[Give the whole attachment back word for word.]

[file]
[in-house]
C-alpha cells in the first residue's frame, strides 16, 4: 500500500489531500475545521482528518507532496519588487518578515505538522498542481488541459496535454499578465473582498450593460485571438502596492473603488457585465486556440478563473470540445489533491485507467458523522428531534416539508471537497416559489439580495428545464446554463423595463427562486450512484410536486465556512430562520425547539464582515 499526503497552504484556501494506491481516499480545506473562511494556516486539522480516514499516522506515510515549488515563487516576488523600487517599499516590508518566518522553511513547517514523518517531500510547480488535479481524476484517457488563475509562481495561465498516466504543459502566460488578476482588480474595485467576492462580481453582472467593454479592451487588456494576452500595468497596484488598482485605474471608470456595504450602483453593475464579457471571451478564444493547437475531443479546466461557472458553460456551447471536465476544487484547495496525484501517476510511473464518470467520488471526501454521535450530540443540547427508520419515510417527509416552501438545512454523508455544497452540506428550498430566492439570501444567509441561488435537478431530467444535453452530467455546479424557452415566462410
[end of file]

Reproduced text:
[in-house]
C-alpha cells in the first residue's frame, strides 16, 4: 500500500489531500475545521482528518507532496519588487518578515505538522498542481488541459496535454499578465473582498450593460485571438502596492473603488457585465486556440478563473470540445489533491485507467458523522428531534416539508471537497416559489439580495428545464446554463423595463427562486450512484410536486465556512430562520425547539464582515 499526503497552504484556501494506491481516499480545506473562511494556516486539522480516514499516522506515510515549488515563487516576488523600487517599499516590508518566518522553511513547517514523518517531500510547480488535479481524476484517457488563475509562481495561465498516466504543459502566460488578476482588480474595485467576492462580481453582472467593454479592451487588456494576452500595468497596484488598482485605474471608470456595504450602483453593475464579457471571451478564444493547437475531443479546466461557472458553460456551447471536465476544487484547495496525484501517476510511473464518470467520488471526501454521535450530540443540547427508520419515510417527509416552501438545512454523508455544497452540506428550498430566492439570501444567509441561488435537478431530467444535453452530467455546479424557452415566462410